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I Love You, Man (A Movie Review)

Updated: Apr 22, 2023

I Love You, Man

I LOVE YOU, MAN (2009)

Starring Paul Rudd, Jason Segel, Rashida Jones, Andy Samberg, JK Simmons, Jane Curtin, Jon Favreau, Jaime Pressly, Sarah Burns, Thomas Lennon, Carla Gallo, Josh Cooke, Jay Chandrasekhar, Lou Ferrigno, Alex Lifeson, Neil Peart and Geddy Lee.

Screenplay by John Hamburg and Larry Levin.

Directed by John Hamburg.

Distributed by DreamWorks Pictures.  110 minutes.  Rated R.

I Love You, Man is brilliant in its simplicity.  It is basically a formula romantic comedy in which there is no actual romance.

In the new hipster lingo, I Love You, Man is a “bromance,” but even that is overselling it.  It simply looks at the difficulty for grown men making new friends and then twists it to fit into the traditional format of a love story.

Simple.  Perfect.

I Love You, Man reunites two of the co-stars of last year’s also pretty perfect romantic comedy Forgetting Sarah Marshall – Paul Rudd and Jason Segel (though Rudd was in more of a supporting role in Sarah Marshall.)  From the evidence of those films the pair show the potential to be a Matthau and Lemmon for the new millennium.  Both actors are regulars of the Judd Apatow comic film factory – both had also been in Knocked Up (though to my recollection they did not share any scenes)Rudd was in The Forty-Year Old Virgin and Segel was in Apatow’s acclaimed TV series Freaks and Geeks and Undeclared. 

However, while I Love You, Man certainly has the moves of an Apatow vehicle, it is actually made outside of Apatow’s influence.  Co-writer and director John Hamburg was previously best known for making much inferior Ben Stiller projects (including Along Came Polly, Meet the Parents, Meet the Fockers and Zoolander), however he seems to have picked up a thing or two from the Apatow school of comedy.

Being unchained from Stiller seems to have done wonders for Hamburg, who writes and directs with a much lighter touch than his hyperactive collaborator tended to allow.  This is by far Hamburg’s funniest, smartest work to date.

Perhaps his smartest move was finally handing the reigns to Rudd, who usually gets relegated to slightly smaller best friend and in-law roles.  Between this film and the recent Role Models, Rudd has staked a claim as a terrifically self-deprecating leading man.  Despite his handsome and likable demeanor, Rudd is more than happy to let himself look silly, which fits this role to a T.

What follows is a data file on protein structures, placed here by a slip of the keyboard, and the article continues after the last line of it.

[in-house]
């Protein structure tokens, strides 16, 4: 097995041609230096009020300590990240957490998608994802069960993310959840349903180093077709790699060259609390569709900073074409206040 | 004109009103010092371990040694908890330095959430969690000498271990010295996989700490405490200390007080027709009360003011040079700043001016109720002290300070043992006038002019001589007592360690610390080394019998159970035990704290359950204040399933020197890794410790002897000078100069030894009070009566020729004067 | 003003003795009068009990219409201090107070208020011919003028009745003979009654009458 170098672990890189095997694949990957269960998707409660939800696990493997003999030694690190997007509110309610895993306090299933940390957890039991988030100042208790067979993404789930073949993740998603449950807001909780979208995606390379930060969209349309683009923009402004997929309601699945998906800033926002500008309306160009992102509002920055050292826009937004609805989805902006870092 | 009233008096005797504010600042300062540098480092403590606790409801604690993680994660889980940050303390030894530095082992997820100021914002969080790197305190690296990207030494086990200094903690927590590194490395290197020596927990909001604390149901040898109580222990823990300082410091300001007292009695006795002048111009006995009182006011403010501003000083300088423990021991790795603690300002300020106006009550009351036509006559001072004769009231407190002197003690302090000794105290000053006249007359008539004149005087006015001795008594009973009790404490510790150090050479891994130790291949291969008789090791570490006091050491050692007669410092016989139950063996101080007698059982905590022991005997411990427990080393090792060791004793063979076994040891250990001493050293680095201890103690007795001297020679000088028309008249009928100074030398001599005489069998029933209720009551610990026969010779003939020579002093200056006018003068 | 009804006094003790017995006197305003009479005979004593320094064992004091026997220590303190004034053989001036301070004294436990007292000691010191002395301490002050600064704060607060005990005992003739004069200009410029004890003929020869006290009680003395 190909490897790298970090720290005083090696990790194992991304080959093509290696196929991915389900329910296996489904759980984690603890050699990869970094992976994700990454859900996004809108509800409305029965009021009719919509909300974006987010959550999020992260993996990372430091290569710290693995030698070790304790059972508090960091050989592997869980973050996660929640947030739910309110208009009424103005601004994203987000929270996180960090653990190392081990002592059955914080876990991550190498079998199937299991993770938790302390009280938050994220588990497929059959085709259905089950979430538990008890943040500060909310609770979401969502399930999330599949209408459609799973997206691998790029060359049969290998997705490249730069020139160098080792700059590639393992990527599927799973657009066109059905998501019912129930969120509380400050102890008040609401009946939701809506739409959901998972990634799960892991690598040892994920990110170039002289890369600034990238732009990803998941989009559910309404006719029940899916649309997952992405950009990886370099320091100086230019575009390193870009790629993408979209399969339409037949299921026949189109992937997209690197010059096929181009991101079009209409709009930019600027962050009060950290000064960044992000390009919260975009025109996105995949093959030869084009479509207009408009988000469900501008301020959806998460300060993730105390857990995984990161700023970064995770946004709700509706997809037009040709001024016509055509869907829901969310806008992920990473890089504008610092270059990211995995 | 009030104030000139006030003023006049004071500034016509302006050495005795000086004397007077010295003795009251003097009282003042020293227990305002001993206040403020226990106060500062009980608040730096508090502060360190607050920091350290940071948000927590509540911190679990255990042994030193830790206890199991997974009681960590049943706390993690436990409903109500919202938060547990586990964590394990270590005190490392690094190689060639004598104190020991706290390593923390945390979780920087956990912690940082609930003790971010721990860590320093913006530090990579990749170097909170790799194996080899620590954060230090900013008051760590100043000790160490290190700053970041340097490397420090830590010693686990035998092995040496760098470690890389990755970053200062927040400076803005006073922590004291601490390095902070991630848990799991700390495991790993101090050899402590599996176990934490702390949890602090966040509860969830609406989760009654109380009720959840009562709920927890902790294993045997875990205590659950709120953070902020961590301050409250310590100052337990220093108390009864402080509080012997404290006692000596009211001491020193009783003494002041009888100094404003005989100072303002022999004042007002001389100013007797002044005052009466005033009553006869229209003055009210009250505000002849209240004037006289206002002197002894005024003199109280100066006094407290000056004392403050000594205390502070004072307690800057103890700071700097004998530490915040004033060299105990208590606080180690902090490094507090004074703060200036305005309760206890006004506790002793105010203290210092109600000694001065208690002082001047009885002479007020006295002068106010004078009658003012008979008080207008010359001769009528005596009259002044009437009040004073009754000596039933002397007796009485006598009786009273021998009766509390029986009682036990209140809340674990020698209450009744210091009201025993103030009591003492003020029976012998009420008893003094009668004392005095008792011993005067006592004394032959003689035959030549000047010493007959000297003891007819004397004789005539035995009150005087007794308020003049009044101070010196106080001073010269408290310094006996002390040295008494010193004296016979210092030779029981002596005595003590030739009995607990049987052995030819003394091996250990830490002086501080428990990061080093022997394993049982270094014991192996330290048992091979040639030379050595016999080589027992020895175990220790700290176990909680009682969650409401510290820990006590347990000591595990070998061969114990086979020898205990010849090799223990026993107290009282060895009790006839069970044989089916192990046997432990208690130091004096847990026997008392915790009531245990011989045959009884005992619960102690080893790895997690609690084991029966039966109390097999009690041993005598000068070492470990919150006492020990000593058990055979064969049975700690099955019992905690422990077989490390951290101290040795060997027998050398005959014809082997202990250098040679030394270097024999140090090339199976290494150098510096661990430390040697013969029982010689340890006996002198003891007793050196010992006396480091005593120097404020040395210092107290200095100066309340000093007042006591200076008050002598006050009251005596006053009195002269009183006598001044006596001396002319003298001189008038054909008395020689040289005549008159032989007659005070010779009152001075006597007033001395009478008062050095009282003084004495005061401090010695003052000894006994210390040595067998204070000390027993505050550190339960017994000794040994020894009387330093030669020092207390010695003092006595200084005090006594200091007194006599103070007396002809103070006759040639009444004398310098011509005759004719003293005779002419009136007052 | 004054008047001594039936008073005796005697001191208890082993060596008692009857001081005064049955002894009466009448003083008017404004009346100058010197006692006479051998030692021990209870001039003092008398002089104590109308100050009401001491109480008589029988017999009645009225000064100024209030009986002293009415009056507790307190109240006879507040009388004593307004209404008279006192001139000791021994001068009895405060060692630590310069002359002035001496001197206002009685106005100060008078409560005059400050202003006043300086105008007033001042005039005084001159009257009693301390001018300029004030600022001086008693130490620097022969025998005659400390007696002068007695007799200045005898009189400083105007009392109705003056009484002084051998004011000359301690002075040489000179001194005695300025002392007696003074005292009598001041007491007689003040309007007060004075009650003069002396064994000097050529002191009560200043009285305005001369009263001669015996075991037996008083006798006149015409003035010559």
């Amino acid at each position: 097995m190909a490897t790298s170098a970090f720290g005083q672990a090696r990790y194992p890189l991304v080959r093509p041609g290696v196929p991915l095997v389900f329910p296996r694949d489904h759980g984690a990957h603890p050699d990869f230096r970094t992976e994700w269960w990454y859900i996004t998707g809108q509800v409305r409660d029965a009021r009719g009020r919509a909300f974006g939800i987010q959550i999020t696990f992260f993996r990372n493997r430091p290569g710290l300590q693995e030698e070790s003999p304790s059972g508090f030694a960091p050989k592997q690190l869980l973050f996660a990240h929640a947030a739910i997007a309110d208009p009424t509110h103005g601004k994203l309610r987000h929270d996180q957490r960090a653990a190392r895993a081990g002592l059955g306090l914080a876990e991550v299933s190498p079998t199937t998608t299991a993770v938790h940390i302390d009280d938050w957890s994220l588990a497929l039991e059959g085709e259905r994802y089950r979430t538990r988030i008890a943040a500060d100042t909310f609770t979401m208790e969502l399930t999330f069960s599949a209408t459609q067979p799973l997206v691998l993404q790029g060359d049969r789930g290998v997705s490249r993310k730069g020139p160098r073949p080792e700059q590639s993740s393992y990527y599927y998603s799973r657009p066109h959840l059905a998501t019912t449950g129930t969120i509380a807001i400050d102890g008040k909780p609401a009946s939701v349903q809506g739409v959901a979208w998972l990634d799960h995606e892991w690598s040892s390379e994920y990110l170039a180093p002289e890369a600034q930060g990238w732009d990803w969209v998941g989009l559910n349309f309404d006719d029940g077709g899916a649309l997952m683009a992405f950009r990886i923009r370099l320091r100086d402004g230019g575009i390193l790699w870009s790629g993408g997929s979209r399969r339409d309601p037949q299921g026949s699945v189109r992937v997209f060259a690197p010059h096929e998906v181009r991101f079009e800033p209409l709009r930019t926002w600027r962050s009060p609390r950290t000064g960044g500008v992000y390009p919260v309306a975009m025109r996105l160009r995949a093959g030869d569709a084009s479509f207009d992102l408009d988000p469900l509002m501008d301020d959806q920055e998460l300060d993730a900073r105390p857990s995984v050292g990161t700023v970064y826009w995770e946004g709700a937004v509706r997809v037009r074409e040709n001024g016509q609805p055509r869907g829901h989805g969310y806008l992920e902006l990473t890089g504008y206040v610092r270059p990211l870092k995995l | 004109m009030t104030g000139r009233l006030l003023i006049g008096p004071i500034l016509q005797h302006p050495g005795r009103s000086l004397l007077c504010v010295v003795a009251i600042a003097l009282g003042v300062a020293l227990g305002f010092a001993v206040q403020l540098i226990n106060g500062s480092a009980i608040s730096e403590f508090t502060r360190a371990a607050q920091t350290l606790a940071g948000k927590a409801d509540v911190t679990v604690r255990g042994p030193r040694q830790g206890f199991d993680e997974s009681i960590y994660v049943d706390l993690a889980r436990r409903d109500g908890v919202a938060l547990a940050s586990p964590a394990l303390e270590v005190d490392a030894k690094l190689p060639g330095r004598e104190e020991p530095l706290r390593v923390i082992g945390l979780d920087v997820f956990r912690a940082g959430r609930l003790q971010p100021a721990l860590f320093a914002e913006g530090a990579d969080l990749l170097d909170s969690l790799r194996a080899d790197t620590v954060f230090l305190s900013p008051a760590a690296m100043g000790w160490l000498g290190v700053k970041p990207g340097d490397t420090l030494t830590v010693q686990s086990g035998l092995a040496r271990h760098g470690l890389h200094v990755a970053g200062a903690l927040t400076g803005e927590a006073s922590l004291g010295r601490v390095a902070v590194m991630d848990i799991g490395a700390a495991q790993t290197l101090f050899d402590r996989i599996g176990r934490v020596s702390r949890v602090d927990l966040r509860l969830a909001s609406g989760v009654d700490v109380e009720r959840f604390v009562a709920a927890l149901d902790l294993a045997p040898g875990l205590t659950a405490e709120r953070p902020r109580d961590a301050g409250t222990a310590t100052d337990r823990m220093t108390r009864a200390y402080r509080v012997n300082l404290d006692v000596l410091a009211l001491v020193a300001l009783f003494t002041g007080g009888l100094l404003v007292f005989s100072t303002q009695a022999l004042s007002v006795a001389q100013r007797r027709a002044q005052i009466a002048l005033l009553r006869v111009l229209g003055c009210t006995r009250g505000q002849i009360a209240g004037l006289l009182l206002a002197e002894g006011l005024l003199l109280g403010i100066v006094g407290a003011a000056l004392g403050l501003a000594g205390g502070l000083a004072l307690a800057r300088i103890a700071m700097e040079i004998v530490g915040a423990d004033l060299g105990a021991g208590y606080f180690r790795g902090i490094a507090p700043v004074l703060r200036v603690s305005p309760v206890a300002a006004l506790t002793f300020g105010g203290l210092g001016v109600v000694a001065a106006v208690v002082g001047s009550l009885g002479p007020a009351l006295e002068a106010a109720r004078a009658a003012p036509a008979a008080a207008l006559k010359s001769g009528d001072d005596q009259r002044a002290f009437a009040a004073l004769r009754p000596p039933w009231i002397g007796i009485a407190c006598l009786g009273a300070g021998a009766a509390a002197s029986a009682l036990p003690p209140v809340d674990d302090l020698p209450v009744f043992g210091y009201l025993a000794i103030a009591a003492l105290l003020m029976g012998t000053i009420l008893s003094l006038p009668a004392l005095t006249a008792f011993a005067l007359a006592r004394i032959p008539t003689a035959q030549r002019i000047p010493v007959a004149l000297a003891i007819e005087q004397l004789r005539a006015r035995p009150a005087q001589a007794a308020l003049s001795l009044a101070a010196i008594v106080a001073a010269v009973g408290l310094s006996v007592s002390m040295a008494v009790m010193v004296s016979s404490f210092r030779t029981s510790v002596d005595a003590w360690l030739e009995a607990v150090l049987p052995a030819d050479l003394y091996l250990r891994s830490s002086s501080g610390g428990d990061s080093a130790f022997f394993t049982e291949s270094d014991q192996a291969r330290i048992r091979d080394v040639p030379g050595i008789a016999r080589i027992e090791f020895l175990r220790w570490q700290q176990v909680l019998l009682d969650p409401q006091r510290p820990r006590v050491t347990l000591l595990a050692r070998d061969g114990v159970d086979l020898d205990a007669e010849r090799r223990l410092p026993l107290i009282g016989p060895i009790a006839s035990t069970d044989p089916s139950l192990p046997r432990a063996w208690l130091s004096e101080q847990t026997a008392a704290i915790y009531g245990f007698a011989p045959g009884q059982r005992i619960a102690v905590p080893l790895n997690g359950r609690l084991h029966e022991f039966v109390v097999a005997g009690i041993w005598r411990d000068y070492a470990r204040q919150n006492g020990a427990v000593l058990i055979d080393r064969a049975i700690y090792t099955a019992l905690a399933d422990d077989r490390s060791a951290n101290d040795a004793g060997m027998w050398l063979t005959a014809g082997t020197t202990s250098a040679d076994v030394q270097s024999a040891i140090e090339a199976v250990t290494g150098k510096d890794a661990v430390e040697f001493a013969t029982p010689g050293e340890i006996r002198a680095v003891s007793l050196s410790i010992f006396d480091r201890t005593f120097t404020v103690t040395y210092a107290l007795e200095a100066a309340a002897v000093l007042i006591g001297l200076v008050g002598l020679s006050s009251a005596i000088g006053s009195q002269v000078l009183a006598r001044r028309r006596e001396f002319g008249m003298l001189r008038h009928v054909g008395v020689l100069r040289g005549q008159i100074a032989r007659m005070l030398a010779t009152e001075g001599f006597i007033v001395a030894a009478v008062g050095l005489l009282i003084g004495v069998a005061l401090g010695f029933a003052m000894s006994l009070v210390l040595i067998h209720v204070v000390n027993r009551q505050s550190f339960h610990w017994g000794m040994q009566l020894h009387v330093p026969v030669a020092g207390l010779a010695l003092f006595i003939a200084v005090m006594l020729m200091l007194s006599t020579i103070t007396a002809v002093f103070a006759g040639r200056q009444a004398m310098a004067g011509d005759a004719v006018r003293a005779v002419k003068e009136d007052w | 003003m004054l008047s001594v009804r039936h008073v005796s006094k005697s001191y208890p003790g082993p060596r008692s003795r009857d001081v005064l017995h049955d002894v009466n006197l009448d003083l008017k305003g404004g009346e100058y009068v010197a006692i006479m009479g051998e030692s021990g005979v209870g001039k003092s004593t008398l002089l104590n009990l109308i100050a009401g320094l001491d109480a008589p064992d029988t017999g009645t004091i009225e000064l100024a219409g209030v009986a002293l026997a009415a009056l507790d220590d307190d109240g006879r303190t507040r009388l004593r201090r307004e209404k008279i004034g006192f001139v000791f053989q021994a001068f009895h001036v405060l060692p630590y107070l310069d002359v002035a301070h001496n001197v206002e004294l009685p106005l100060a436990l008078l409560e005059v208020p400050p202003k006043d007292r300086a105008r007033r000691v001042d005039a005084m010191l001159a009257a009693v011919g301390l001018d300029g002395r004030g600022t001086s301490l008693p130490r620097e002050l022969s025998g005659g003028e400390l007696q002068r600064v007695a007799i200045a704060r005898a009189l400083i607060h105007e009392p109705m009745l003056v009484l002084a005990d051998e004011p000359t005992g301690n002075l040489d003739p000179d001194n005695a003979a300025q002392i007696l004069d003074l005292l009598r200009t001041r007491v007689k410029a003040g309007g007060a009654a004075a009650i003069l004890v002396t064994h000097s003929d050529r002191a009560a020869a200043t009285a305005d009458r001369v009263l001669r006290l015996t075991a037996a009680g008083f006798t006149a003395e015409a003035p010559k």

Rudd plays Peter Klaven, a sort of metro-sexual real estate broker.  Peter is a woman’s man, he feels at home with women drinking wine and watching French films on premium cable.  However, he’s always been so involved with his romances that he has never really made any male friends.

When he is ready to get married, he suddenly realizes he has no friends to be in his wedding party.  He overhears his fiancée (Rashida Jones from The Office) being warned by her friends that there is something wrong with a guy who has no real friends.  Therefore, he must make some friends and fast.  He goes to his father (the great JK Simmons) and his brother (Andy Samberg of Saturday Night Live) – who is gay but much more butch than Peter – for help in meeting guys.

This problem may be overplayed a bit – after all, all he really must do is ask his brother to be best man – but okay, we’ll allow the movie its conceit.

Eventually, after some disastrous and funny misfires, he meets Sydney Fife (Segel), a classic guy’s guy who dates divorces, worships the band Rush and lives in a man’s wonderland.  They bond, but it leads to some of the typical rom-com complications and misunderstandings.

If it all sounds a little silly, it isn’t.  It’s one of the funniest films of the year.

Jay S. Jacobs

Copyright ©2009 All rights reserved. Posted: August 11, 2009.


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